COVINGTON - Repairs to Mt. Tabor Road Bridge, which was damaged during the 2009 flood, should get underway in the next few months.
The Board of Commissioners approved at its Aug. 21 meeting the use of a consultant to provide expertise on the project and authorized the county attorney to obtain needed temporary easements.
The board approved the design contract last fall and the next step is to put the project out to bid. If all goes according to plan, construction could begin in December or January and take seven to nine months to complete, said County Engineer Tom Garrett.
The middle portion of the bridge will be replaced, and piers will be reconstructed in a sturdier fashin to hold up better in the river.
The bridge has been closed to vehicles weighing more than 8 tons, such as fire trucks and school buses, since 2009, but once repairs are complete, it will be safe for all traffic.
The bridge is not very old, having been constructed in the mid 1980s.
"That's part of the reason, instead of replacing it, we're repairing it. The rest of the bridge is in good shape, but the foundation under those center piers has been eroded," Garrett said.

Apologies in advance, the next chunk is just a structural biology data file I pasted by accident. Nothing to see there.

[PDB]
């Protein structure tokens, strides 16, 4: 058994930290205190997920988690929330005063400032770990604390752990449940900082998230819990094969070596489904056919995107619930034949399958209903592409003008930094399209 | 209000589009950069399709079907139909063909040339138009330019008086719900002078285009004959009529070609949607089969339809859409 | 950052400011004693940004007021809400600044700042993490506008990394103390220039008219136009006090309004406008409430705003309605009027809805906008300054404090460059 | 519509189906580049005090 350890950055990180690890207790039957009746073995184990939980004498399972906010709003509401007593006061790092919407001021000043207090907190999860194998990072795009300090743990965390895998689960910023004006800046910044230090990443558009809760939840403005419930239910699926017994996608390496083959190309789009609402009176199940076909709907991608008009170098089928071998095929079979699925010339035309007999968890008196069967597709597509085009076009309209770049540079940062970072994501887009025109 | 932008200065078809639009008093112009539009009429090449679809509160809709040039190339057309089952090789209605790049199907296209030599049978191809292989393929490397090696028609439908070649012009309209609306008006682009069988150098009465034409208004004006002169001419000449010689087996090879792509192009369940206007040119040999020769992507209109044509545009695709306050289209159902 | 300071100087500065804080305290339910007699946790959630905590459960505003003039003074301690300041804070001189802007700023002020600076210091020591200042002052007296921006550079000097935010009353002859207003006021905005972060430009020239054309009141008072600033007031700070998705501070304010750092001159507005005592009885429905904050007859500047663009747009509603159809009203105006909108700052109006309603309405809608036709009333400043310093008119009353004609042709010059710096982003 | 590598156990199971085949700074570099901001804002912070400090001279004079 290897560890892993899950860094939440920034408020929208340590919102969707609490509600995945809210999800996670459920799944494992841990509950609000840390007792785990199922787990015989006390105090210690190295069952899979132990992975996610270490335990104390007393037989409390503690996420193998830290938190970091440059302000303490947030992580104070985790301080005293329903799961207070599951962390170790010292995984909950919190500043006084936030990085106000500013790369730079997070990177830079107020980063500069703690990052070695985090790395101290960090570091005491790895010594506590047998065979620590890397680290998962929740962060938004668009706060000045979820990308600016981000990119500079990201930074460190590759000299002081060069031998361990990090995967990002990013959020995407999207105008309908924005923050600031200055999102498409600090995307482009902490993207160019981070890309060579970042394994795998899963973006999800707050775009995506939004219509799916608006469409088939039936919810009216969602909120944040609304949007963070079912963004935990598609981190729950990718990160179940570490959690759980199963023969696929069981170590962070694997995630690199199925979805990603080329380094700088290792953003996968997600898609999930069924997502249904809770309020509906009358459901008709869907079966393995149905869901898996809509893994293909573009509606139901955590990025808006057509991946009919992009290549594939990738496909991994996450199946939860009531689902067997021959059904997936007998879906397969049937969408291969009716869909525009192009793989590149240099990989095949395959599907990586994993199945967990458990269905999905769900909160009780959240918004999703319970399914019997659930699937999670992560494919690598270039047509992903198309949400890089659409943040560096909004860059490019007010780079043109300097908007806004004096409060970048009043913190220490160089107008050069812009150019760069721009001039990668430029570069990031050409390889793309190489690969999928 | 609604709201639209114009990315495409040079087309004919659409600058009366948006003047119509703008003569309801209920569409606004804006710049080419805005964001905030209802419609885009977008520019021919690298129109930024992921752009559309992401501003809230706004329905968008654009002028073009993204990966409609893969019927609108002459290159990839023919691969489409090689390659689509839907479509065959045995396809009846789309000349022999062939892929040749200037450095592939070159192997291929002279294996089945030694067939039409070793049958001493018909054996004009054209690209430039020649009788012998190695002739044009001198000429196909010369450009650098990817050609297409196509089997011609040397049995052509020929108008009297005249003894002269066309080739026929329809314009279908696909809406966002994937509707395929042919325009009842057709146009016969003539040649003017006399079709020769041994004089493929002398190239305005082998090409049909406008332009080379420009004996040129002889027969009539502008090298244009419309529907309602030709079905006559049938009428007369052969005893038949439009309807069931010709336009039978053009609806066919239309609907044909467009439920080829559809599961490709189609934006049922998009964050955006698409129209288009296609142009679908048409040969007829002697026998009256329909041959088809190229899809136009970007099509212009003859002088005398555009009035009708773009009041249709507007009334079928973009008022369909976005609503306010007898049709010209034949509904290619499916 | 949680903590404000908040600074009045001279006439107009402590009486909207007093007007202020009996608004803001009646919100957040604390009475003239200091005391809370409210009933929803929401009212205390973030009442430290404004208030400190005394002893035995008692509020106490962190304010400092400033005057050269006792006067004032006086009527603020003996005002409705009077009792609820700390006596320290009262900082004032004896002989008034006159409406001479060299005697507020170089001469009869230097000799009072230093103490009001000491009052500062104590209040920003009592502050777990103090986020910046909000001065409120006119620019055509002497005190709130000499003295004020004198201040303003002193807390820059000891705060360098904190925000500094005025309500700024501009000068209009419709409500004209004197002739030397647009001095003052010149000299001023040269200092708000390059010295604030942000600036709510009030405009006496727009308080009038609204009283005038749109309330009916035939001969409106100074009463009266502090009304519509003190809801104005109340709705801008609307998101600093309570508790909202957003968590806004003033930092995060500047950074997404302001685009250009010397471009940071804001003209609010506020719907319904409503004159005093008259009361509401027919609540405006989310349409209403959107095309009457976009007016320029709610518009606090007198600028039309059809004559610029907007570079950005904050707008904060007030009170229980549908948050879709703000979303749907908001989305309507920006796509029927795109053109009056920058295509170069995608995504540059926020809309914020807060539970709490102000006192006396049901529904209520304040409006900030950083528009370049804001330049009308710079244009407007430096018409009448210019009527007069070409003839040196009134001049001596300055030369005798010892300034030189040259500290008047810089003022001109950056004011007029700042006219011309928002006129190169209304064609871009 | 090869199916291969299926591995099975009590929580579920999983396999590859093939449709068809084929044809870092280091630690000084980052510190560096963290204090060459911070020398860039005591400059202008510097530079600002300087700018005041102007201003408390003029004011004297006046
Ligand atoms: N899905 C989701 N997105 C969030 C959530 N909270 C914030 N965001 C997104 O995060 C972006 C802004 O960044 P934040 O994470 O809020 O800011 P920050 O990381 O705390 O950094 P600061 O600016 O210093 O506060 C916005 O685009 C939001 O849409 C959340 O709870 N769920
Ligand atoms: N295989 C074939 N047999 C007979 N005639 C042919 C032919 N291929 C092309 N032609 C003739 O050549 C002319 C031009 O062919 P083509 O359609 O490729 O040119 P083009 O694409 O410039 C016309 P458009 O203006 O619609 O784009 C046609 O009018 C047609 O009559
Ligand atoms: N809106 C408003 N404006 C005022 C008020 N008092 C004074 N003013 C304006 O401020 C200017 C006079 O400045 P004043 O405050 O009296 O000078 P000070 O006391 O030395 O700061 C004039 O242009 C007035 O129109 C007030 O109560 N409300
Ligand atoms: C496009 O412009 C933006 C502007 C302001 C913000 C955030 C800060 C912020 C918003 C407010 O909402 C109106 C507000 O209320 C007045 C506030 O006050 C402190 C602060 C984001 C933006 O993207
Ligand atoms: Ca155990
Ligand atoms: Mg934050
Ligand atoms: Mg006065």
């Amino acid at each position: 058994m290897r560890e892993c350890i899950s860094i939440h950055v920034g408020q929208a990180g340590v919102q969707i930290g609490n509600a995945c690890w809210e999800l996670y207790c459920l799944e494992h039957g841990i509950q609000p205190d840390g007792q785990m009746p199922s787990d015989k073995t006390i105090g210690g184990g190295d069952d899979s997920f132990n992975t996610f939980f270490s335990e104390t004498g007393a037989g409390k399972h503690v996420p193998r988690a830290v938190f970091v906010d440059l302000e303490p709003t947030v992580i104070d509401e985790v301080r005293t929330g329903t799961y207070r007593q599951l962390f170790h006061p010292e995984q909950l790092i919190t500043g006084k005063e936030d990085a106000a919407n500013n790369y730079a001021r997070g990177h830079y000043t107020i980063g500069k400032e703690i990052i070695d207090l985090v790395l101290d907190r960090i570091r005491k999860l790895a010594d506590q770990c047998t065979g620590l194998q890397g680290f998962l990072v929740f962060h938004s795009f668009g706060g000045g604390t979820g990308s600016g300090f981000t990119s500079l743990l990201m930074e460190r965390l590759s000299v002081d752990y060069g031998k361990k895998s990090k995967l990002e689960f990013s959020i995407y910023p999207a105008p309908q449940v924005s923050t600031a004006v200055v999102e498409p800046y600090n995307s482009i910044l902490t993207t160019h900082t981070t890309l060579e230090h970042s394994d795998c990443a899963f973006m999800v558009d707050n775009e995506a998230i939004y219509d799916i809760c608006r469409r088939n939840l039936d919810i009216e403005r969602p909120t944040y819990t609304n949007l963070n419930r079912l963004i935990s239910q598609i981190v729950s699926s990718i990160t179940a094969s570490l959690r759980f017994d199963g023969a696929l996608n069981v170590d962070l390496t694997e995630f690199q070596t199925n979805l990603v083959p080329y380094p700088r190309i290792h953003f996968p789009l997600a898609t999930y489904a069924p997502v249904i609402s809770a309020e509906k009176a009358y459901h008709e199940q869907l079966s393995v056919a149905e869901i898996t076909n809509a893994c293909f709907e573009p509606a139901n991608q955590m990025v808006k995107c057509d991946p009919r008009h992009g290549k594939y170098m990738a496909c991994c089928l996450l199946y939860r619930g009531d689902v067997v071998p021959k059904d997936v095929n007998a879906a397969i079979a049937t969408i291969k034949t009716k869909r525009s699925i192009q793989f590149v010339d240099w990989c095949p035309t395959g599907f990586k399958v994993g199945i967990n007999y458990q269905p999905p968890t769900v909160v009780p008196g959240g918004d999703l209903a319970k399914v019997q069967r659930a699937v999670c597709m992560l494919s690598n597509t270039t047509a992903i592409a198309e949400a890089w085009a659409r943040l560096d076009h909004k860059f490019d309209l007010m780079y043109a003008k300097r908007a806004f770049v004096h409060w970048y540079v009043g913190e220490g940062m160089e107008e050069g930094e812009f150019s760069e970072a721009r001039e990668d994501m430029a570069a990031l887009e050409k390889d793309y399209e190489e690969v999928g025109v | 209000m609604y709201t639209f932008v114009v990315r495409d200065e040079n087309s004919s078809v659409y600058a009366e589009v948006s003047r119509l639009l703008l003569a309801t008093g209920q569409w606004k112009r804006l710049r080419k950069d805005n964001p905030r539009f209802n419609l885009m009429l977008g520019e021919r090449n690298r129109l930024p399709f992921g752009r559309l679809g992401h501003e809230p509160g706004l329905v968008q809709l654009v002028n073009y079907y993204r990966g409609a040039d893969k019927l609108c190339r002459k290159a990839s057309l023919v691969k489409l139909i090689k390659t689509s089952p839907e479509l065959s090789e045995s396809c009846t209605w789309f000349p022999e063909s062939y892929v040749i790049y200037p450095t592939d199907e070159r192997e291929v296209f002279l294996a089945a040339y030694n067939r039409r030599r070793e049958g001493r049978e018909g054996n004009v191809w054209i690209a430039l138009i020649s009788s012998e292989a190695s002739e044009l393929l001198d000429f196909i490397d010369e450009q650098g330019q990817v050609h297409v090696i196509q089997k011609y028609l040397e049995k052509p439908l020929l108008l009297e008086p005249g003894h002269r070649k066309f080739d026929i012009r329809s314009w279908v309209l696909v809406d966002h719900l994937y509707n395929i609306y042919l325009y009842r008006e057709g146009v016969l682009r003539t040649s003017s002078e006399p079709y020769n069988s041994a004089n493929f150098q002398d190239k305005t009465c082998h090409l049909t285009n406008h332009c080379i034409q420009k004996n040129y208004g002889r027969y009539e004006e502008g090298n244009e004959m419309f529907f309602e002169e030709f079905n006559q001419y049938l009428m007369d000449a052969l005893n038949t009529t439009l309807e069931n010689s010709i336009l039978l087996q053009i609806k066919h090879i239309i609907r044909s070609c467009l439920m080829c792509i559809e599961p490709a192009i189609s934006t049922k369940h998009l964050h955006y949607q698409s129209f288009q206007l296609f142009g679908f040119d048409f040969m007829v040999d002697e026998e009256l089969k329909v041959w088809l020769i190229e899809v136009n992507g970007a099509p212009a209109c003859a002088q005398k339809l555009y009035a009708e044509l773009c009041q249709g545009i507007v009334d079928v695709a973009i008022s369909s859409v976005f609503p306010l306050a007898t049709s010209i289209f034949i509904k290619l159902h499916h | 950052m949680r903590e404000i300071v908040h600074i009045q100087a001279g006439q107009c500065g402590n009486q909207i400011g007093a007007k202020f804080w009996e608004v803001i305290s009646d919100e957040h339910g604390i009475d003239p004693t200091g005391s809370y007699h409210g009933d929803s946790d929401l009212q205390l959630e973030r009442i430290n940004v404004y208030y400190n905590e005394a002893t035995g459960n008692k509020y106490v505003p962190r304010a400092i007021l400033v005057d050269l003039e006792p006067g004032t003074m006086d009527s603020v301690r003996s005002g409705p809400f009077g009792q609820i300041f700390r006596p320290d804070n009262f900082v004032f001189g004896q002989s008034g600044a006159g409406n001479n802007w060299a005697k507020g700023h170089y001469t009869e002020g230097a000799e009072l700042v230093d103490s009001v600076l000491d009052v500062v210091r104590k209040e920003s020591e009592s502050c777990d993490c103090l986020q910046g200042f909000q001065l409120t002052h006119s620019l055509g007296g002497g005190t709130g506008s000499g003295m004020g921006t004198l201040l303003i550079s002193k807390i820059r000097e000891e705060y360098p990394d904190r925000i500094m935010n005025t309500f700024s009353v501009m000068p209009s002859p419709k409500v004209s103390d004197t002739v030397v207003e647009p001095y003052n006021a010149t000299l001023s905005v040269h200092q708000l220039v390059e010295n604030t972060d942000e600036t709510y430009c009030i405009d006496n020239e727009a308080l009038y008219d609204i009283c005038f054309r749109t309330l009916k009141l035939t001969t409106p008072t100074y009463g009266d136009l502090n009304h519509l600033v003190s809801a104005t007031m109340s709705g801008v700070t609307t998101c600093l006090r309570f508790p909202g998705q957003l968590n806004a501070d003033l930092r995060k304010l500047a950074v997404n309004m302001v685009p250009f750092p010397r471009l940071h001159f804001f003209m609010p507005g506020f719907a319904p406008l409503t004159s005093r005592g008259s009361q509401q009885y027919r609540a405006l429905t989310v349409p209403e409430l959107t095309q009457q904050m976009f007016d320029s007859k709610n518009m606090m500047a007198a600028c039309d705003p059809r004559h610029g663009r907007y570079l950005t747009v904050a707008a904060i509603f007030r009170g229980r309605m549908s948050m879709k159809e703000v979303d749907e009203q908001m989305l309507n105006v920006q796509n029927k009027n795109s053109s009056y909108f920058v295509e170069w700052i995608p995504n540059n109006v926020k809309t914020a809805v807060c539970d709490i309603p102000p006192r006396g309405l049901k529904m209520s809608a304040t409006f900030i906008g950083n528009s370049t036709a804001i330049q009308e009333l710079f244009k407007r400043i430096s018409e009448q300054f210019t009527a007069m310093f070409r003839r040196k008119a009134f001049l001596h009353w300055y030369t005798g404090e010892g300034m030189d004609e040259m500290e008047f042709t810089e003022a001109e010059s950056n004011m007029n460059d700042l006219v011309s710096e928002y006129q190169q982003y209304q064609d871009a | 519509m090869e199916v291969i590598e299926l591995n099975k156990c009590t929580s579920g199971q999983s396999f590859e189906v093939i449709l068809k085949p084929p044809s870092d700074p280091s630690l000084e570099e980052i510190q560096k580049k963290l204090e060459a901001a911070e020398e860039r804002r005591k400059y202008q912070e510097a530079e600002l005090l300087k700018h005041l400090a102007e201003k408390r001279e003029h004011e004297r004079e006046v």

The project cost is expected to be just under $500,000, paid for through 2011 SPLOST revenues, with the Georgia Department of Transportation funding $105,000.
When GDOT first inspected the bridge over the Yellow River shortly after the 2009 flood, it determined it was safe for all traffic. But Chairman Kathy Morgan had a county-hired consultant examine the bridge and the consultant found the scouring and recommended setting a weight limit of 8 tons.
However, county commissioners accepted the DOT's report, and so did the Federal Emergency Management Agency. FEMA would not allocate any money to repair the bridge and commissioners rejected a proposal for design work, based on the DOT's report.
"Commissioners were trying to protect the taxpayers because the DOT said it was OK," Morgan previously told the Citizen. Morgan asked commissioners to allow her to keep the bridge closed to large vehicles and have it inspected every 90 days for additional damage. After a year had passed, she asked DOT to inspect again. A dive team came out in 2011 and this time they agreed with the consultant's report.
"They came up and were shocked at the scouring around the pier," Morgan said.
Morgan said she doesn't believe the DOT intentionally overlooked the safety hazard, noting that inspectors were extremely busy in the days following the flood. The DOT did not send a dive team down initially, and there was so much debris it's unlikely anyone could have gotten a clear view if they had, she said.
"About 8,000 to 9,000 cars passed over the bridge a day before we reduced the weight, but compare that to 1 million cars going over some bridges in the Atlanta area," she said. "The DOT had so many big issues. This one just got a quick look."